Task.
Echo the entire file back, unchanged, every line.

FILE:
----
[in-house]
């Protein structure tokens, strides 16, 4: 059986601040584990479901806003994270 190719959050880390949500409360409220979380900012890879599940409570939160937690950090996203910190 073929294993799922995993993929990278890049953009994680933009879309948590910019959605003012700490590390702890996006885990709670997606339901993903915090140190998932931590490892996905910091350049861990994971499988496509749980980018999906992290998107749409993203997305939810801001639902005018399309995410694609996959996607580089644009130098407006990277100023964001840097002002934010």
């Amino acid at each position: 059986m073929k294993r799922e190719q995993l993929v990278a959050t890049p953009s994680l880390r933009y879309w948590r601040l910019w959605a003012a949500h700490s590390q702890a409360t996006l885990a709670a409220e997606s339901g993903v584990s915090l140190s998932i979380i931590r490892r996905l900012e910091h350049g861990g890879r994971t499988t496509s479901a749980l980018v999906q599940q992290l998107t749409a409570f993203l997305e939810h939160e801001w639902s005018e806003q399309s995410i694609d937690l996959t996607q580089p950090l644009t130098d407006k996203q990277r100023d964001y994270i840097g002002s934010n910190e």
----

[in-house]
């Protein structure tokens, strides 16, 4: 059986601040584990479901806003994270 190719959050880390949500409360409220979380900012890879599940409570939160937690950090996203910190 073929294993799922995993993929990278890049953009994680933009879309948590910019959605003012700490590390702890996006885990709670997606339901993903915090140190998932931590490892996905910091350049861990994971499988496509749980980018999906992290998107749409993203997305939810801001639902005018399309995410694609996959996607580089644009130098407006990277100023964001840097002002934010």
């Amino acid at each position: 059986m073929k294993r799922e190719q995993l993929v990278a959050t890049p953009s994680l880390r933009y879309w948590r601040l910019w959605a003012a949500h700490s590390q702890a409360t996006l885990a709670a409220e997606s339901g993903v584990s915090l140190s998932i979380i931590r490892r996905l900012e910091h350049g861990g890879r994971t499988t496509s479901a749980l980018v999906q599940q992290l998107t749409a409570f993203l997305e939810h939160e801001w639902s005018e806003q399309s995410i694609d937690l996959t996607q580089p950090l644009t130098d407006k996203q990277r100023d964001y994270i840097g002002s934010n910190e």